Fire Extinguishers

The first modern fire extinguisher was invented by British sailor George William Manby in 1818, and worked by expelling potassium carbonate over the flames using compressed air. Although technology has moved on since then, these days fire extinguishers still remain the best way of preventing low-level conflagrations from endangering employees and destroying equipment by spreading.

One of the ways their design has advanced is that there are now different types of fire extinguisher for each potential source of fire. What each one contains is colour-coded on the outside; older ones tend to have their entire bodies painted in the corresponding colour, whilst new ones are usually red all over apart from an area near the instructions which displays it. The different types are:

Colour Type Info
Red Water
  • Only used for Class A fires
  • Can be used from a distance
  • Heavy for users
  • Not suitable for use on electrical equipment
Red Water with additives
  • Used for Class A fires and Class B ones if indicated by the manufacturer
  • Lighter and more efficient than conventional water extinguishers
Cream Foam
  • Used for Class A and Class B fires
  • Particularly effective against ignitable liquids such as petrol and diesel
  • Unsuitable against free-flowing liquids, or deep-fat fryer and chip pan fires
Blue Powder
  • Used for most classes of fire
  • Good at compressing flames to halt spreading
  • Use on electrical fires likely to make the affected equipment useless
  • Lack of cooling means fires can re-ignite
  • May create loss of visibility and affect people with breathing difficulties
  • Unsuitable for use in enclosed spaces
Black Carbon Dioxide
  • Used for Class A and Class B fires
  • Can extinguish electrical fires without causing further equipment damage (apart from with very delicate machinery, such as computers)
Yellow Wet Chemical
  • Used only for Class F fires; those involving fryers and chip pans

The Regulatory Reform (Fire Safety) Order 2005 government regulations suggest that an office has one water-based fire extinguisher for every 200m2 of floor space, with a minimum of two on each level of the building, and additional ones for other types of fire depending on their likelihood. They go on to say that no one should have to travel more than 30m to reach an extinguisher in the event of a fire, and they should be strategically located around escape routes, such as an exit from either the room or floor of the building. It's illegal for an office to have its extinguishers serviced less frequently than once a year.

Directions for Use

The various types of fire extinguisher each need to be handled slightly differently depending on what they contain; ones that have water, for example, are heavier than if they contain carbon dioxide, and so lifting them to aim at the base of the fire is more difficult. Something that's very important to remember is that any extinguisher typically has just enough content to last for ten seconds of use, so it's vital that the operator doesn't waste any by aiming away from the fire.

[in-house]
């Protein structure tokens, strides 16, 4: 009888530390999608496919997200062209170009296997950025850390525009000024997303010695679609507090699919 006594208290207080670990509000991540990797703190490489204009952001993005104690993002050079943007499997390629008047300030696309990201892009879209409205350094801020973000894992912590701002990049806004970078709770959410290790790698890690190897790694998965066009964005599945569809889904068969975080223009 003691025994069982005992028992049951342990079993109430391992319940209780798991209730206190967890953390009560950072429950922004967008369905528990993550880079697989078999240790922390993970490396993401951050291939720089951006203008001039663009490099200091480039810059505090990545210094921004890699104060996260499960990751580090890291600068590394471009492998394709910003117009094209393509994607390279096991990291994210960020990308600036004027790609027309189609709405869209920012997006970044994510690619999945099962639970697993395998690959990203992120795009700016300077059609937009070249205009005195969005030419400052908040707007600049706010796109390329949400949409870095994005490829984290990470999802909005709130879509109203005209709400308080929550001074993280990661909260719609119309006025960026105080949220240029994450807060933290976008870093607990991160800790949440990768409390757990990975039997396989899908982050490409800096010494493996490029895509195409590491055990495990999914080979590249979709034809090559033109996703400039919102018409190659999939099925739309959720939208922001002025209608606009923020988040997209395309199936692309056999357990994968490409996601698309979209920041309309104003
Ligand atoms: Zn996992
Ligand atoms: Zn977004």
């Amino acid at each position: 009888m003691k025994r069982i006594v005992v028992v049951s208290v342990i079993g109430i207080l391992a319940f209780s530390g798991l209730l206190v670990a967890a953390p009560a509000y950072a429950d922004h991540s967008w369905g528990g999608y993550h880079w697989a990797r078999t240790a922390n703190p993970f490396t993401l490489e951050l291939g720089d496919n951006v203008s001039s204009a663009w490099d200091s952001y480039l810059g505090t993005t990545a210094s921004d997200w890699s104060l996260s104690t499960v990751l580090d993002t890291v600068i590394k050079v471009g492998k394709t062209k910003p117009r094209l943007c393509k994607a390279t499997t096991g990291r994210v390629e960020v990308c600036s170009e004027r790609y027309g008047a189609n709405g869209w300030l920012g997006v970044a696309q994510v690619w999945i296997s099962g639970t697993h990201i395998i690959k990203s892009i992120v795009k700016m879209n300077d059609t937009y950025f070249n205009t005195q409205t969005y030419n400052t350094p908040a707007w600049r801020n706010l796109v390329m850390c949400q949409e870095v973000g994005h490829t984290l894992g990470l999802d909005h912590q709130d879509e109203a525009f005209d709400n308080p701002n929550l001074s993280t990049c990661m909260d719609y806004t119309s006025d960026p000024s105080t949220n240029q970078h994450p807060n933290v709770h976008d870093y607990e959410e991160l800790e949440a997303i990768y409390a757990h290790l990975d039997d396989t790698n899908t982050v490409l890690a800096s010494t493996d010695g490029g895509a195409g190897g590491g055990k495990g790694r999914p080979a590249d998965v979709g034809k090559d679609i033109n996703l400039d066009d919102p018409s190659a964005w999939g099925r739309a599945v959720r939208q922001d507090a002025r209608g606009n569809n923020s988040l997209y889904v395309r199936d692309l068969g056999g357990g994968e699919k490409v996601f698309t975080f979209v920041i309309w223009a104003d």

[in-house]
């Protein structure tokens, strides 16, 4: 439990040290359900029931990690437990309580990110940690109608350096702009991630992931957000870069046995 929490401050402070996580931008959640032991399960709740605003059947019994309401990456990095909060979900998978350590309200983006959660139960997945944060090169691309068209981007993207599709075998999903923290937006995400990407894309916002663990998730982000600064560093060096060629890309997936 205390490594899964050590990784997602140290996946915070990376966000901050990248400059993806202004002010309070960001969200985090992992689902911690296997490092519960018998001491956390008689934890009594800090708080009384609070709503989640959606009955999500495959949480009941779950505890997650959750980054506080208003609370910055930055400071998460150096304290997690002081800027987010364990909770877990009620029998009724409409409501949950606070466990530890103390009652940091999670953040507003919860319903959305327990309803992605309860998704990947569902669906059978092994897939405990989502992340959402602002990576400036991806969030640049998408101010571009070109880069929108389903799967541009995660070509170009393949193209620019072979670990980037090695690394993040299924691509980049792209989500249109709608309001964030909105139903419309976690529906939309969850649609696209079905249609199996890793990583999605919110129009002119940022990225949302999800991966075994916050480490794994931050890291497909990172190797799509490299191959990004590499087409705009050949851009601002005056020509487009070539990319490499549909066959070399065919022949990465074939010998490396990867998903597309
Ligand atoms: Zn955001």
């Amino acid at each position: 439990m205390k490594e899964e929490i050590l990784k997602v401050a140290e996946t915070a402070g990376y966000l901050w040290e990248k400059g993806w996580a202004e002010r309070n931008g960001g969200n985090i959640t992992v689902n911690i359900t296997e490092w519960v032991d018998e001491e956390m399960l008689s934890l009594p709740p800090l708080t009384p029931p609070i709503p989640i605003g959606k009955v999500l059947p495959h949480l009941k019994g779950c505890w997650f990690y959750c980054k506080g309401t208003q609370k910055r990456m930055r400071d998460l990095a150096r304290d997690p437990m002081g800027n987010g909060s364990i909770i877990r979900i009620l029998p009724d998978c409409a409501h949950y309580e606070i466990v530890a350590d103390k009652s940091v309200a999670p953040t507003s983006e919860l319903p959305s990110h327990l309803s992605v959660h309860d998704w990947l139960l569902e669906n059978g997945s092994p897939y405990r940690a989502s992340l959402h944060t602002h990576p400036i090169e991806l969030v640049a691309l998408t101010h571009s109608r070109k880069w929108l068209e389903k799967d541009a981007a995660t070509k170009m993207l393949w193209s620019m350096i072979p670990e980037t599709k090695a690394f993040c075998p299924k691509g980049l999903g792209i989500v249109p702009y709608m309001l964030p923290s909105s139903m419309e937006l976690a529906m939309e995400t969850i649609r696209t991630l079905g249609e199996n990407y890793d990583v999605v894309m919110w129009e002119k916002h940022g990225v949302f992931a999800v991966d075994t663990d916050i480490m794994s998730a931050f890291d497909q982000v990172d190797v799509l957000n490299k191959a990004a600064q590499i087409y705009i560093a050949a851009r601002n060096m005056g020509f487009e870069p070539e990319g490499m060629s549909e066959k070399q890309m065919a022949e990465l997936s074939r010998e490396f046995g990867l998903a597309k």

When using the extinguisher there are five important things to remember:

  1. Remove the pin: This holds in place a locking mechanism that prevents its contents from being discharged.
  2. Aim down: The fire will only go out if the fuel is extinguished, so its base needs to be aimed at rather than the flames.
  3. Keep squeezing: The extinguishing agent will only continue to be expelled from the nozzle whilst someone holds down its handle.
  4. Spray side-to-side: The extinguisher should be aimed back and forth across the ignited area until it has gone out.
  5. Maintain the right distance: The different types of extinguisher mentioned above each have their own optimal distance for the user to stand away from the flames with them. However, regardless of what this is, it should be considered a starting point after which the user moves towards the flames once they've begun to die down.

As employers have a legal requirement to ensure the fire safety of their premises and staff it is in their interest to provide fire extinguisher training for them. The London Fire Brigade provides a half-day course that takes place on clients' premises, training employees in how to use the types of extinguisher that have been installed there.

For details visit: http://www.london-fire.gov.uk/FireAwareness_Extinguisher.asp

Alternatively, a number of private companies offer workplace fire extinguisher training as well.

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